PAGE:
The recent attempt to repeal and replace Obamacare in the U.S. was a colossal and embarrassing failure, blame for which has been thrown in every direction, including President Trump, Speaker of the House Paul Ryan, conservative Republicans, moderate Republicans, and Democrats. Even the U.S. system of government is partly responsible: The Republican Governor for Ohio noted in an interview that the U.S. is not a “parliamentary system”, the implication being that in a republic such as the U.S., the president cannot unilaterally push through their own legislative agenda. This is why the legislative process in the U.S. is so complicated, and why it is very much about deal-making and compromise, often at the expense of substance.
In contrast, in a parliamentary system like Canada, a prime minister with a majority government faces few legislative constraints. There is no need to build coalitions with opposition members, and loyalty of the governing party’s caucus to vote a certain way can be commanded through control of things like cabinet and committee positions, who stays in caucus, and even who can run in the next election.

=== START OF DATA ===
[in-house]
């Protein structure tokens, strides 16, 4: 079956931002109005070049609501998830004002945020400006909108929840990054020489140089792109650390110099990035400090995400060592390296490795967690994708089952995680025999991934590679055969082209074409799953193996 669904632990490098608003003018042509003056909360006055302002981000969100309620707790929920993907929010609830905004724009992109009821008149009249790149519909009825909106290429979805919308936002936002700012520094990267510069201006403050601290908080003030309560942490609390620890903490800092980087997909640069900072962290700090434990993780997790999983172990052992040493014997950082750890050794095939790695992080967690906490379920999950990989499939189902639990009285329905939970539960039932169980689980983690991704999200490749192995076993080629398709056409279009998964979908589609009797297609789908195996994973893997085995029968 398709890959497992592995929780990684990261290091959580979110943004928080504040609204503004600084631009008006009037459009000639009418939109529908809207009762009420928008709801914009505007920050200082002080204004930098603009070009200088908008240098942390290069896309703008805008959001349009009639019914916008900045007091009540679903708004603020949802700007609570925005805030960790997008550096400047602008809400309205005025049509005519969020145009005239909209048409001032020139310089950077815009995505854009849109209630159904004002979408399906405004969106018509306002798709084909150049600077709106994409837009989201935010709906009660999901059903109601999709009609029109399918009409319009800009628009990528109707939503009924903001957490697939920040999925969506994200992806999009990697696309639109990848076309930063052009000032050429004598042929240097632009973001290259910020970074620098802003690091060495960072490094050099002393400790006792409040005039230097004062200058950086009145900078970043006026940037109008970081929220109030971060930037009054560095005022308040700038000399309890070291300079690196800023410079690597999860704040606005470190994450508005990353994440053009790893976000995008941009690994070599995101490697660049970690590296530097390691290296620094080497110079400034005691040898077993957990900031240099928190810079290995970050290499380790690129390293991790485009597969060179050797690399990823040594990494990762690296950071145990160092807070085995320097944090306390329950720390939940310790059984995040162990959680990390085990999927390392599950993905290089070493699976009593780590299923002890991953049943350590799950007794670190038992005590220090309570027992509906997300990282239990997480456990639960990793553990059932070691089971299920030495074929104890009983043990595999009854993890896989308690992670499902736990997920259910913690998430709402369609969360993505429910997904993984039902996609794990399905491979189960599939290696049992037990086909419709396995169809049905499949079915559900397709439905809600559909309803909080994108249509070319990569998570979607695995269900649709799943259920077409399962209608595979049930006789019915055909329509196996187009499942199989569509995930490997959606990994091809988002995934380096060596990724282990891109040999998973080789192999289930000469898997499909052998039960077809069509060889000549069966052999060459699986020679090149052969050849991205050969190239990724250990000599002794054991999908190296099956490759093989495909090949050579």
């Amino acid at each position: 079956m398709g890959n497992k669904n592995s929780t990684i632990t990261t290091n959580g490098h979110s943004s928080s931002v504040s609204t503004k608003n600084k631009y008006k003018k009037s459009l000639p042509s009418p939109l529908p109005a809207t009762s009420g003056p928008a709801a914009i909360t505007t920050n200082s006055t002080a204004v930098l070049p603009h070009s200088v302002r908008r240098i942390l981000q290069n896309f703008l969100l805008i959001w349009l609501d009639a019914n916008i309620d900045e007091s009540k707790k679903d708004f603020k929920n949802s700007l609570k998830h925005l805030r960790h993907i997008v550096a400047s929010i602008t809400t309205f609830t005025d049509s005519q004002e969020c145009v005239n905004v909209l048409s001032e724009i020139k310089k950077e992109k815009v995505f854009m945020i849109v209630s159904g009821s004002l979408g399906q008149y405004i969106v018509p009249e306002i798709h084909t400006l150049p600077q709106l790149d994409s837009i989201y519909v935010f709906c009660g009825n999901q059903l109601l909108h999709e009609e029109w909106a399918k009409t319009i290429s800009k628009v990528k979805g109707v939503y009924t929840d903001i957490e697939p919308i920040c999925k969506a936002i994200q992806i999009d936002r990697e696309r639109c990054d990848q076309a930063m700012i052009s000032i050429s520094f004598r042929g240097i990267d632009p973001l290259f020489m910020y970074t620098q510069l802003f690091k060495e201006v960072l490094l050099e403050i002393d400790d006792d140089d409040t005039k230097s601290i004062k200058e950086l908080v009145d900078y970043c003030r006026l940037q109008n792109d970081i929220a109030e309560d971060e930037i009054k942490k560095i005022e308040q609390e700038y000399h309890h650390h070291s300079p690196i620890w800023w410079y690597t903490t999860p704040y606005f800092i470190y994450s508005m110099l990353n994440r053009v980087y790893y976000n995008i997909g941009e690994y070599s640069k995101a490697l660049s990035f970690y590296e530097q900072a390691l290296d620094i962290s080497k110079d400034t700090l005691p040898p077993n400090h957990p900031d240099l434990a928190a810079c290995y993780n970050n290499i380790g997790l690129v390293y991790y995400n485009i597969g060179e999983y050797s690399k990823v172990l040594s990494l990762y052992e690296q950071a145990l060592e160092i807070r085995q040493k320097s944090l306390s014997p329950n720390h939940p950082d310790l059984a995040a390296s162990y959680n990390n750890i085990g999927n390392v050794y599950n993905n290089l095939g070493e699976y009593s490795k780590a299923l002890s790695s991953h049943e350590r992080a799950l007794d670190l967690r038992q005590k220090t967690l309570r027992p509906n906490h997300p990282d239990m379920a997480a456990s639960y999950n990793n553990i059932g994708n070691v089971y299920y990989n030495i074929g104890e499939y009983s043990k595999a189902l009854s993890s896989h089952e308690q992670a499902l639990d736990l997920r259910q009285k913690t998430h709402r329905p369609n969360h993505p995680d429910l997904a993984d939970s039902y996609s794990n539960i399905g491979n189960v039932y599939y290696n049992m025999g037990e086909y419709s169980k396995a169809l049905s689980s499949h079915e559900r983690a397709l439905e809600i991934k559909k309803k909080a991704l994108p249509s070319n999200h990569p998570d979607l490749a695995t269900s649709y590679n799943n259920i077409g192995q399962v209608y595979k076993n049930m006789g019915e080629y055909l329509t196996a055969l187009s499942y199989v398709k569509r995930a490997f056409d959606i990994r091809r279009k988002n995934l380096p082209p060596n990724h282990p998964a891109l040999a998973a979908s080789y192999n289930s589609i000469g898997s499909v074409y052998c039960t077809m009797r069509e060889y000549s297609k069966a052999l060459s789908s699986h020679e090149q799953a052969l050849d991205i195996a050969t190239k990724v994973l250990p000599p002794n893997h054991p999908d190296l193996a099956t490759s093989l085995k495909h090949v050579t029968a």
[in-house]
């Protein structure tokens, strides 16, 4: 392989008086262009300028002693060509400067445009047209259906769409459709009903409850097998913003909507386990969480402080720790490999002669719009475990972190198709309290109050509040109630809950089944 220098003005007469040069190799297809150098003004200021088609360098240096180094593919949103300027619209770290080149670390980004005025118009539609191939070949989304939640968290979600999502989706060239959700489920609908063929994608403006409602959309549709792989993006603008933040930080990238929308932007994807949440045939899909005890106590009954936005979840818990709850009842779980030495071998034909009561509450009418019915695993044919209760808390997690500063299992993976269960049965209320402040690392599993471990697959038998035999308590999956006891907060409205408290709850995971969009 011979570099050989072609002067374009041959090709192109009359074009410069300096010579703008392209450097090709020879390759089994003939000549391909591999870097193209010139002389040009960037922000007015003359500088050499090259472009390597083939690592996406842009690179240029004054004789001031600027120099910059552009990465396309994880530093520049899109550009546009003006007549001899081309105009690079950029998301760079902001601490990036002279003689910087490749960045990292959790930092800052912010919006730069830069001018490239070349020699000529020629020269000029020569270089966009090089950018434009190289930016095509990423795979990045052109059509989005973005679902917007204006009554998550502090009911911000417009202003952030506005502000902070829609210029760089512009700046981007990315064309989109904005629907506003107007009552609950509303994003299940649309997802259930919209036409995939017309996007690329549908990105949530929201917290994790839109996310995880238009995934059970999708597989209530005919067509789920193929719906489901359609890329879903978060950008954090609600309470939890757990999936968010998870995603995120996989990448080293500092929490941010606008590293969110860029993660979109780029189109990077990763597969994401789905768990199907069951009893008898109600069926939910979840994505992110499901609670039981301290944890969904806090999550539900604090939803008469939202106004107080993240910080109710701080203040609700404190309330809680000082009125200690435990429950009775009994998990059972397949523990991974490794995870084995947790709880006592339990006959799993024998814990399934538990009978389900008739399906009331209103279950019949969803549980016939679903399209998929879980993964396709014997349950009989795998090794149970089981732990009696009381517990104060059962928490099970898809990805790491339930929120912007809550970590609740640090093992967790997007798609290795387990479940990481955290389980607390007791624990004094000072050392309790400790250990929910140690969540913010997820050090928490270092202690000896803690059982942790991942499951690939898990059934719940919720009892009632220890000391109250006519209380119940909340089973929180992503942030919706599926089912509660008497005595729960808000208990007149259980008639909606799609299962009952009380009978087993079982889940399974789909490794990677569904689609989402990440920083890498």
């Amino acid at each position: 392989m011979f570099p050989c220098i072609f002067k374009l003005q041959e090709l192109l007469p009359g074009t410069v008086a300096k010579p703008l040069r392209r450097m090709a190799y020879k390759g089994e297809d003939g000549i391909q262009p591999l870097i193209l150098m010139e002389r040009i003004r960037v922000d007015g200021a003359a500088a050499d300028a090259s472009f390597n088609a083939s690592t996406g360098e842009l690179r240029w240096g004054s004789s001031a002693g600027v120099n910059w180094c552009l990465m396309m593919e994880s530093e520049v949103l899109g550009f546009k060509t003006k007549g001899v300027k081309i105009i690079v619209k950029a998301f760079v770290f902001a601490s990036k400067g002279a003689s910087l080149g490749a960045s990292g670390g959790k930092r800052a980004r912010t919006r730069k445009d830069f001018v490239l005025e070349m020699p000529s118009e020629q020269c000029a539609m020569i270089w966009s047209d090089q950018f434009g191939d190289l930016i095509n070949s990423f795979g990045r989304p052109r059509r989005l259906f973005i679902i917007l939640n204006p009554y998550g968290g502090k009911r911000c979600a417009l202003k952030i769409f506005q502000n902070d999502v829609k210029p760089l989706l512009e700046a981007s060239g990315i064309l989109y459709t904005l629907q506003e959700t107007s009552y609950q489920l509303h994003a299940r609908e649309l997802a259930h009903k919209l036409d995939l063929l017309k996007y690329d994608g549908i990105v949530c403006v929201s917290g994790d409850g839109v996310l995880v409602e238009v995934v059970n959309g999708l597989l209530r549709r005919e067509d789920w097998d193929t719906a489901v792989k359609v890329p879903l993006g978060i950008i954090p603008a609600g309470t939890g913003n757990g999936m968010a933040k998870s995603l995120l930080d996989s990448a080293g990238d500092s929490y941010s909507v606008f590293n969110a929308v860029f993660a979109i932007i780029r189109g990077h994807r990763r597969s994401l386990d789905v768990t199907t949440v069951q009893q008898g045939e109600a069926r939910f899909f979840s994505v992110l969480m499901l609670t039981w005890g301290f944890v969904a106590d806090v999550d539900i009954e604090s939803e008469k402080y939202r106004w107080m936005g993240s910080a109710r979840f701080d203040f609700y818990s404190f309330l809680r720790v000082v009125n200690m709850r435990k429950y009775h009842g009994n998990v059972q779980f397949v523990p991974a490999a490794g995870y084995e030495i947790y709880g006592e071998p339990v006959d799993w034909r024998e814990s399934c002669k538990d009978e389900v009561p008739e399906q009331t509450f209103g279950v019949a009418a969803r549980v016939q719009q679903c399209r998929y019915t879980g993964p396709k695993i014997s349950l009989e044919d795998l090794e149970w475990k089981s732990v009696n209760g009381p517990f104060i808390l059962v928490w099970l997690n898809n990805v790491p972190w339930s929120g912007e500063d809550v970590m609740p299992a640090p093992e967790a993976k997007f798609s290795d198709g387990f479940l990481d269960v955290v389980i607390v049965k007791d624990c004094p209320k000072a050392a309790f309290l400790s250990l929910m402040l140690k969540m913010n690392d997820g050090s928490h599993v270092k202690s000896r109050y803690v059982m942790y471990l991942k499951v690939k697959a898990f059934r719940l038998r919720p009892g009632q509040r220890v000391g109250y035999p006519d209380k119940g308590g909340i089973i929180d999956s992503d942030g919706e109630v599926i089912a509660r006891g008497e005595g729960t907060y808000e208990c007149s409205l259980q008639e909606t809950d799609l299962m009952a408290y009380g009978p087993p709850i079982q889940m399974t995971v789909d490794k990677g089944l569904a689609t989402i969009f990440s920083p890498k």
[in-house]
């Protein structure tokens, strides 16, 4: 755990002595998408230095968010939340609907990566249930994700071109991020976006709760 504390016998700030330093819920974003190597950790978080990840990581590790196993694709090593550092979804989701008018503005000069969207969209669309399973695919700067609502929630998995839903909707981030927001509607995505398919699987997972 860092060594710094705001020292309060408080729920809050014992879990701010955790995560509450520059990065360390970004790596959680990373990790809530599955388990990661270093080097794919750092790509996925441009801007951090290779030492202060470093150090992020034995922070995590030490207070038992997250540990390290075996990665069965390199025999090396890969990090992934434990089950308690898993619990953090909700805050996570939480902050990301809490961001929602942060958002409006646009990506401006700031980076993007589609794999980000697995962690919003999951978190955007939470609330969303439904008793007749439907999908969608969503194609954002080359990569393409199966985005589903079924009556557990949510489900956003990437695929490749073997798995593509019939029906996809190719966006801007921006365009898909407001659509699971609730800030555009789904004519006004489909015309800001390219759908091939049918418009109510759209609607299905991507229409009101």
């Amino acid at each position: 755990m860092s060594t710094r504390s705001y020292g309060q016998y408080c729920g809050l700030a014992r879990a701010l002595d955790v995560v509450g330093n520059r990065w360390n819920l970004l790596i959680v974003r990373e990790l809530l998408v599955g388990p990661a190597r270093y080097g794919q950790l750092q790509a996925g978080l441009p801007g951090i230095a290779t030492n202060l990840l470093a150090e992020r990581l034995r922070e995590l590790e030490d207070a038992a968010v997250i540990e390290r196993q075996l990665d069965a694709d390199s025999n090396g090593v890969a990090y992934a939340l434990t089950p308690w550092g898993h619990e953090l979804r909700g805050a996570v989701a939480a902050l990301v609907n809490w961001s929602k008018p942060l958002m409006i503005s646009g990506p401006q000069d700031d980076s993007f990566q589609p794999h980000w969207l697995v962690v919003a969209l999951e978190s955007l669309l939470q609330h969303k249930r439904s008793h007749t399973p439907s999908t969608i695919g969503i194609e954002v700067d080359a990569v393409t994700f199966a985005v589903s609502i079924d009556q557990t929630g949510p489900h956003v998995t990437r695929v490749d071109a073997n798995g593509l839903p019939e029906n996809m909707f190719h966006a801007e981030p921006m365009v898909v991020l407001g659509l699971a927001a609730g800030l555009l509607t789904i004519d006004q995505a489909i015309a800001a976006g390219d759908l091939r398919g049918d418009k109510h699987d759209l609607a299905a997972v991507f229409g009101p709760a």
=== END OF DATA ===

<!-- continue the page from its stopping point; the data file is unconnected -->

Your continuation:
However, despite such broad legislative authority, the Liberal government appears to have landed in a debacle of its own making with the Genetic Non-Discrimination Act (GNDA), created last week when Bill S-201 passed third reading in the House of Commons by a margin of 222-60. Despite strong opposition from the Liberal government, 104 Liberal backbenchers voted in favour of S-201, and the government’s primary criticism of the GNDA, that it is a provincial matter, appears a bit suspect.
This issue of PrivacyScan looks at the GNDA, and questions why a Liberal government would want to challenge the constitutional authority of Parliament by ceding territory over the regulation of genetic discrimination.